Scores of celebrities have lost a legal bid to overturn a £700 million tax bill, it has been announced this week.
David Beckham, Wayne Rooney, and Gary Lineker were just some of the stars behind a film financing scheme designed to deliberately avoid tax, HM Revenue & Customs (HMRC) had alleged.
The financing firm behind the scheme, Ingenious, said it would appeal against the ruling.
More than 1,000 people invested into the scheme, which were promised generous tax reliefs by investing into Hollywood blockbusters such as Life of Pi and Avatar.
Each invested at least the minimum £100,000 to join the scheme.
The capital was then recorded as an “artificial” loss, which could be offset against other earnings to reduce tax liabilities.
However, HMRC claimed that they were not real investment opportunities and was actually a means of avoiding tax.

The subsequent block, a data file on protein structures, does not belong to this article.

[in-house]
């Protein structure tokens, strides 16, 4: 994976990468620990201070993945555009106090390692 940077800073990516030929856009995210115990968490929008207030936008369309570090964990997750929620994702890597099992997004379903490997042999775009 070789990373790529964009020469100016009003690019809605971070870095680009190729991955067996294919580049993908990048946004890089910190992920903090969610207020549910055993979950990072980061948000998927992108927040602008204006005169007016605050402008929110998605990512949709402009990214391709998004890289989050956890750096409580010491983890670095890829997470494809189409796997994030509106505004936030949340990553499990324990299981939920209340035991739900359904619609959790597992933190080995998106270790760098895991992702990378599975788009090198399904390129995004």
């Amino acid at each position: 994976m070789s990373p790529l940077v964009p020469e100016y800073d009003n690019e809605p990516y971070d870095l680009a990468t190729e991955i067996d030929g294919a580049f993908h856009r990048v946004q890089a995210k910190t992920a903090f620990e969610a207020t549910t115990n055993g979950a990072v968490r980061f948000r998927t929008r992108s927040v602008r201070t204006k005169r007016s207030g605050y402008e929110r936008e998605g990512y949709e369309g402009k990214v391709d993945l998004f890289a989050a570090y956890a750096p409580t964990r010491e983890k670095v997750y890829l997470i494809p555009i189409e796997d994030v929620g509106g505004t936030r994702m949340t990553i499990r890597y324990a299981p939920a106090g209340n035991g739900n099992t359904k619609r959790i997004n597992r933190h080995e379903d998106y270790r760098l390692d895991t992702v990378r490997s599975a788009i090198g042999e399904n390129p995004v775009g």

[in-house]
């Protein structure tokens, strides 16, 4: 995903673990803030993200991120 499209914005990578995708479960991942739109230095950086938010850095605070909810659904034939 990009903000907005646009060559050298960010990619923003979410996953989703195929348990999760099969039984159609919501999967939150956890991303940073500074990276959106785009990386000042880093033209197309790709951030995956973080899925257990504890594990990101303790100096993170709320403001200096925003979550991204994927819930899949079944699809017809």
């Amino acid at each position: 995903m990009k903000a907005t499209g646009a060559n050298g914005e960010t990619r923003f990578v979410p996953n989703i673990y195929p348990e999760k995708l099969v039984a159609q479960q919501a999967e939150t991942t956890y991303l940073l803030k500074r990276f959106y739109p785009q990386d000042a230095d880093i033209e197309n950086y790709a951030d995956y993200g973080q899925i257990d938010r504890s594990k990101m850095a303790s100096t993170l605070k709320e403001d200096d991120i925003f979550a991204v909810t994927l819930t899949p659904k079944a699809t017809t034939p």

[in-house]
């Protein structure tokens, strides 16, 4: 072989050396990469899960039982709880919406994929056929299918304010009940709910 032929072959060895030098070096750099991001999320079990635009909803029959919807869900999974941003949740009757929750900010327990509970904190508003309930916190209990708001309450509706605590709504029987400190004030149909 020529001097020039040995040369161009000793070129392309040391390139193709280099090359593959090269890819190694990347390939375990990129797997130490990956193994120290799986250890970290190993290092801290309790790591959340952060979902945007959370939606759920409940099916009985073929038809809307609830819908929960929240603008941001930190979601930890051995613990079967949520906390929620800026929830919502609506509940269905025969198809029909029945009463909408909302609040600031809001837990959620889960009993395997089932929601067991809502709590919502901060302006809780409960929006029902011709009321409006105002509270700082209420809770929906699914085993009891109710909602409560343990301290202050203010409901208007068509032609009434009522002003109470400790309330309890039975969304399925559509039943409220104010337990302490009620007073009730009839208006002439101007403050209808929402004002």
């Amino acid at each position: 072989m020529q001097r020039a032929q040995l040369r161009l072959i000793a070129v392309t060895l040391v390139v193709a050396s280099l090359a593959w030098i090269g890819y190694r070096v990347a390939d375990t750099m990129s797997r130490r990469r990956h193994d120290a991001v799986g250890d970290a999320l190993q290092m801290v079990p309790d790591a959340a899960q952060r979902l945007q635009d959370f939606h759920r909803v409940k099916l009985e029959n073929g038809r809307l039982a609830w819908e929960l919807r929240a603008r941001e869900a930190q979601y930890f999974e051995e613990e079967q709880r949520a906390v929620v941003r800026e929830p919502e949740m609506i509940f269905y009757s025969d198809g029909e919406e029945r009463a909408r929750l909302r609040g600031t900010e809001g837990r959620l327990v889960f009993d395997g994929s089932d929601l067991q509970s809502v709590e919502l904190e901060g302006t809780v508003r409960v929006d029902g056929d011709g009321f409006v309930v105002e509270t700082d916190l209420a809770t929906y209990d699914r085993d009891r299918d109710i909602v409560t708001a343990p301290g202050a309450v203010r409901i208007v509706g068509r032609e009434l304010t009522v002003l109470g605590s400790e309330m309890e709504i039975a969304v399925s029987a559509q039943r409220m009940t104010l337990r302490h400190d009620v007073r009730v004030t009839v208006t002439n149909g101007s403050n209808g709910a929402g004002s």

It said the artificial losses did not count as “allowable deductions”.
HMRC claims that £420 million of tax was avoided, but with interest included the total amount owed will be nearer to £700 million.
Tribunal Judge Charles Hellier agreed that none of the tax deductions were allowable.
“We have not found this an easy decision, and are comforted by the fact that others have had similar difficulties with the concept of capital,” he added.
HMRC said: “We are pleased that the tribunal has agreed with us that the vast majority of what was claimed in tax relief by Ingenious investors was simply not due.”
A spokesperson for Ingenious said: “We strongly disagree with the tribunal’s clarification of a technical matter from its summer 2016 ruling. It is wholly unsatisfactory that the tribunal reached this decision with ‘misgivings and reluctance’. We will be appealing the entire decision of the tribunal.”
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